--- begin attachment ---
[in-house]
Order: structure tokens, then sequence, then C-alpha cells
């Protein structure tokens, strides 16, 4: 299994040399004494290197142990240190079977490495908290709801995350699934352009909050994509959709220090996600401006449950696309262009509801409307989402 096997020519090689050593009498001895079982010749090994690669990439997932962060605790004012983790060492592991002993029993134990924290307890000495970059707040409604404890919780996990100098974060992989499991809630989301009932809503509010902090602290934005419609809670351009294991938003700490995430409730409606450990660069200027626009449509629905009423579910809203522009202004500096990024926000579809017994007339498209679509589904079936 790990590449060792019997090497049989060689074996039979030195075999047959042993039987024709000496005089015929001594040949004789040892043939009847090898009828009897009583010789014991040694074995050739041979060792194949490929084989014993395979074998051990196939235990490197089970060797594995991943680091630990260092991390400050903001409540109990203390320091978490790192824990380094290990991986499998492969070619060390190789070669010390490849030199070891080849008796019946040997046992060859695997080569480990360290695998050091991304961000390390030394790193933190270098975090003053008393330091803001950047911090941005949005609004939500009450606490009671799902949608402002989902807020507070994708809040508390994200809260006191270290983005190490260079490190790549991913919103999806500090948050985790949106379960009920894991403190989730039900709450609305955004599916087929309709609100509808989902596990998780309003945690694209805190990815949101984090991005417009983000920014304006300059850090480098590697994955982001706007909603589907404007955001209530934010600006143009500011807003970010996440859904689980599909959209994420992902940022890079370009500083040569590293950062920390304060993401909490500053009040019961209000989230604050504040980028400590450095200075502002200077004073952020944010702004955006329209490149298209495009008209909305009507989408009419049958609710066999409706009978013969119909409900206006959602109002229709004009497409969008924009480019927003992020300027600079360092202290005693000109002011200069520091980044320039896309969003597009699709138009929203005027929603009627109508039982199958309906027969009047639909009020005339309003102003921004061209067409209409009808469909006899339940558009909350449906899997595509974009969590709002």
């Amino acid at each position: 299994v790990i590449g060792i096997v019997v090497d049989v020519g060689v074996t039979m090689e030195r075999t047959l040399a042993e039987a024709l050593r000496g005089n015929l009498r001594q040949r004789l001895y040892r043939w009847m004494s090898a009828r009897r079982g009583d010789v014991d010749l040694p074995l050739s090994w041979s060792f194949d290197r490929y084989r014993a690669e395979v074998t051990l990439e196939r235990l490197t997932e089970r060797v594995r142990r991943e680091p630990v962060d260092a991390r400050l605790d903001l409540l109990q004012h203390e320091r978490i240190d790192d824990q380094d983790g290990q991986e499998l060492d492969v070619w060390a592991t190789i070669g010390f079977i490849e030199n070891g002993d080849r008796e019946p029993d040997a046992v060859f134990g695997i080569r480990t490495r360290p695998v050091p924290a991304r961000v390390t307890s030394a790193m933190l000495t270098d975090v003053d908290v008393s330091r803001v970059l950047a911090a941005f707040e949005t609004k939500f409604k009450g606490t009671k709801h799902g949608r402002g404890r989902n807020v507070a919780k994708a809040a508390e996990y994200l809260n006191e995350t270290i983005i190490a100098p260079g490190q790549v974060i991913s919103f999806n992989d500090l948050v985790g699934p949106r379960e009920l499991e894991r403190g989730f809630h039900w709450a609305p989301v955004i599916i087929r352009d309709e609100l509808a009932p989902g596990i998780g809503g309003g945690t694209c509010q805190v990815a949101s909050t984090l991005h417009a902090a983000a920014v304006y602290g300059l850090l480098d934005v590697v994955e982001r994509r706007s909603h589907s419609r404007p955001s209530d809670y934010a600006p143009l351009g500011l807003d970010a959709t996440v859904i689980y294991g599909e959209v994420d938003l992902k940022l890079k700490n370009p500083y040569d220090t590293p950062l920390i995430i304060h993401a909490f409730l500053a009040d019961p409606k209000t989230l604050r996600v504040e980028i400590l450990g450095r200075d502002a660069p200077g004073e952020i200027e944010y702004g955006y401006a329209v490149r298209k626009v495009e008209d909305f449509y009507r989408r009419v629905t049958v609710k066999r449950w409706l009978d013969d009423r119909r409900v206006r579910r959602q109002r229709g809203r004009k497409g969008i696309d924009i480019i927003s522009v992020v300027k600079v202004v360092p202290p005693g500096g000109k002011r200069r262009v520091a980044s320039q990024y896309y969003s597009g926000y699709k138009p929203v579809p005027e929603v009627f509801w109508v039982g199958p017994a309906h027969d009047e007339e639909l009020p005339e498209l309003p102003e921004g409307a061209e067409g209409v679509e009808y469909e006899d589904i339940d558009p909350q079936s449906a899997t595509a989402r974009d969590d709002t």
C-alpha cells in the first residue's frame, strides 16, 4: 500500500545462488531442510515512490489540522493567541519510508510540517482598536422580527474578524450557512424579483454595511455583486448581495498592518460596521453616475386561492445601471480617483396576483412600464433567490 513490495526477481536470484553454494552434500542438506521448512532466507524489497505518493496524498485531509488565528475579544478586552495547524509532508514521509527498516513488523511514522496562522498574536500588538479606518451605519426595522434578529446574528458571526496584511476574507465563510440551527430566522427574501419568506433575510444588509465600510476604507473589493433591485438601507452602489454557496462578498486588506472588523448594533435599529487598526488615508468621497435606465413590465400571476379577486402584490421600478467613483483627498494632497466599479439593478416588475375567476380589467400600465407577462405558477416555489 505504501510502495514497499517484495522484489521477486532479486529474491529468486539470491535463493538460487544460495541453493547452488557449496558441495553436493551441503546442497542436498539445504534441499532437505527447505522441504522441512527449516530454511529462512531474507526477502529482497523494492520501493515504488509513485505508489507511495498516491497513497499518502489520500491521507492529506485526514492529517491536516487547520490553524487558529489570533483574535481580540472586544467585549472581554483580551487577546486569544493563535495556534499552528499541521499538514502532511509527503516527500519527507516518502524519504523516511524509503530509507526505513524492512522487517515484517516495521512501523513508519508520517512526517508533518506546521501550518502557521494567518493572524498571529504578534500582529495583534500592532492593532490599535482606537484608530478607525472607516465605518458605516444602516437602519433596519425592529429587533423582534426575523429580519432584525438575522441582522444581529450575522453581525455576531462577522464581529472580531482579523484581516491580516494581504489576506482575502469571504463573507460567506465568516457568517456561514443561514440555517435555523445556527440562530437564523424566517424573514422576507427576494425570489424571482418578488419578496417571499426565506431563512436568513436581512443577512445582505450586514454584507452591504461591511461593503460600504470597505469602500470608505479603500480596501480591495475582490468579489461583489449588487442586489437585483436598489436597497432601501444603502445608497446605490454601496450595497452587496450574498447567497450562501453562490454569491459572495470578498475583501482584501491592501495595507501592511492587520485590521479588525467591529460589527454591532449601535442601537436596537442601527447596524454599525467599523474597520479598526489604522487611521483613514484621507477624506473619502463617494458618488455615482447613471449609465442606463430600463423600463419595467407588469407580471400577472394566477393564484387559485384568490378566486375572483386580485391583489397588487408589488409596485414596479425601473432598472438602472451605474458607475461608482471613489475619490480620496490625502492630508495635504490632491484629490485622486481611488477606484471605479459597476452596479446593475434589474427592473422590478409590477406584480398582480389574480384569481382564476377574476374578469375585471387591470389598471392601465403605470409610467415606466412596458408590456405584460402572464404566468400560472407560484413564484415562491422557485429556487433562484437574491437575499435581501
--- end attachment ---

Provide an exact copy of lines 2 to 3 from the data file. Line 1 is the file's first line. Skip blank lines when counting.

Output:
Order: structure tokens, then sequence, then C-alpha cells
């Protein structure tokens, strides 16, 4: 299994040399004494290197142990240190079977490495908290709801995350699934352009909050994509959709220090996600401006449950696309262009509801409307989402 096997020519090689050593009498001895079982010749090994690669990439997932962060605790004012983790060492592991002993029993134990924290307890000495970059707040409604404890919780996990100098974060992989499991809630989301009932809503509010902090602290934005419609809670351009294991938003700490995430409730409606450990660069200027626009449509629905009423579910809203522009202004500096990024926000579809017994007339498209679509589904079936 790990590449060792019997090497049989060689074996039979030195075999047959042993039987024709000496005089015929001594040949004789040892043939009847090898009828009897009583010789014991040694074995050739041979060792194949490929084989014993395979074998051990196939235990490197089970060797594995991943680091630990260092991390400050903001409540109990203390320091978490790192824990380094290990991986499998492969070619060390190789070669010390490849030199070891080849008796019946040997046992060859695997080569480990360290695998050091991304961000390390030394790193933190270098975090003053008393330091803001950047911090941005949005609004939500009450606490009671799902949608402002989902807020507070994708809040508390994200809260006191270290983005190490260079490190790549991913919103999806500090948050985790949106379960009920894991403190989730039900709450609305955004599916087929309709609100509808989902596990998780309003945690694209805190990815949101984090991005417009983000920014304006300059850090480098590697994955982001706007909603589907404007955001209530934010600006143009500011807003970010996440859904689980599909959209994420992902940022890079370009500083040569590293950062920390304060993401909490500053009040019961209000989230604050504040980028400590450095200075502002200077004073952020944010702004955006329209490149298209495009008209909305009507989408009419049958609710066999409706009978013969119909409900206006959602109002229709004009497409969008924009480019927003992020300027600079360092202290005693000109002011200069520091980044320039896309969003597009699709138009929203005027929603009627109508039982199958309906027969009047639909009020005339309003102003921004061209067409209409009808469909006899339940558009909350449906899997595509974009969590709002």